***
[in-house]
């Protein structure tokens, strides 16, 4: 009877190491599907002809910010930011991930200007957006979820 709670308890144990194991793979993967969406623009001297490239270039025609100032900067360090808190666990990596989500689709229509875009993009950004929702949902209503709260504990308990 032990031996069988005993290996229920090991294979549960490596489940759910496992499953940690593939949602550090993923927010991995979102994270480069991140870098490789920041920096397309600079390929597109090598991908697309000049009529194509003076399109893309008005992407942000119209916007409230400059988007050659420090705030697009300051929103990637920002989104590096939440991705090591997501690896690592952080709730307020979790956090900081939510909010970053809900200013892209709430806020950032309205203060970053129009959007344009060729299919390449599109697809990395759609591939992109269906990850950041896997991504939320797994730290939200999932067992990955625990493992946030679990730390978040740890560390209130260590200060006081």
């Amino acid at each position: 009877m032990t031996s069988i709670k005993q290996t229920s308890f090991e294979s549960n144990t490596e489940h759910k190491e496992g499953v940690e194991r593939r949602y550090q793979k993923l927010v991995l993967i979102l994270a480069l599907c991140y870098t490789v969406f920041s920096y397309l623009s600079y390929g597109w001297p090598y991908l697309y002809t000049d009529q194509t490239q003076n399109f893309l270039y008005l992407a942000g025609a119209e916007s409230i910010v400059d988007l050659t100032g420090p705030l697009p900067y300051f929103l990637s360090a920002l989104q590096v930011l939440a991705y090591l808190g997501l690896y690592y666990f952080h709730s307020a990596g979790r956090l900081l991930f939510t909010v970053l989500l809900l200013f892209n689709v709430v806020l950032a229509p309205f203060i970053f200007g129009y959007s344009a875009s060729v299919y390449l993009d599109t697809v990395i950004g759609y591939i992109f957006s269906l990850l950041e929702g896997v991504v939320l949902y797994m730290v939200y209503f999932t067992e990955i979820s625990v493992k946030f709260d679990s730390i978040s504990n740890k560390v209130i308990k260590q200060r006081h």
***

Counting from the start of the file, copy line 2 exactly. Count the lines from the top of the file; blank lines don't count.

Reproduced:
């Protein structure tokens, strides 16, 4: 009877190491599907002809910010930011991930200007957006979820 709670308890144990194991793979993967969406623009001297490239270039025609100032900067360090808190666990990596989500689709229509875009993009950004929702949902209503709260504990308990 032990031996069988005993290996229920090991294979549960490596489940759910496992499953940690593939949602550090993923927010991995979102994270480069991140870098490789920041920096397309600079390929597109090598991908697309000049009529194509003076399109893309008005992407942000119209916007409230400059988007050659420090705030697009300051929103990637920002989104590096939440991705090591997501690896690592952080709730307020979790956090900081939510909010970053809900200013892209709430806020950032309205203060970053129009959007344009060729299919390449599109697809990395759609591939992109269906990850950041896997991504939320797994730290939200999932067992990955625990493992946030679990730390978040740890560390209130260590200060006081």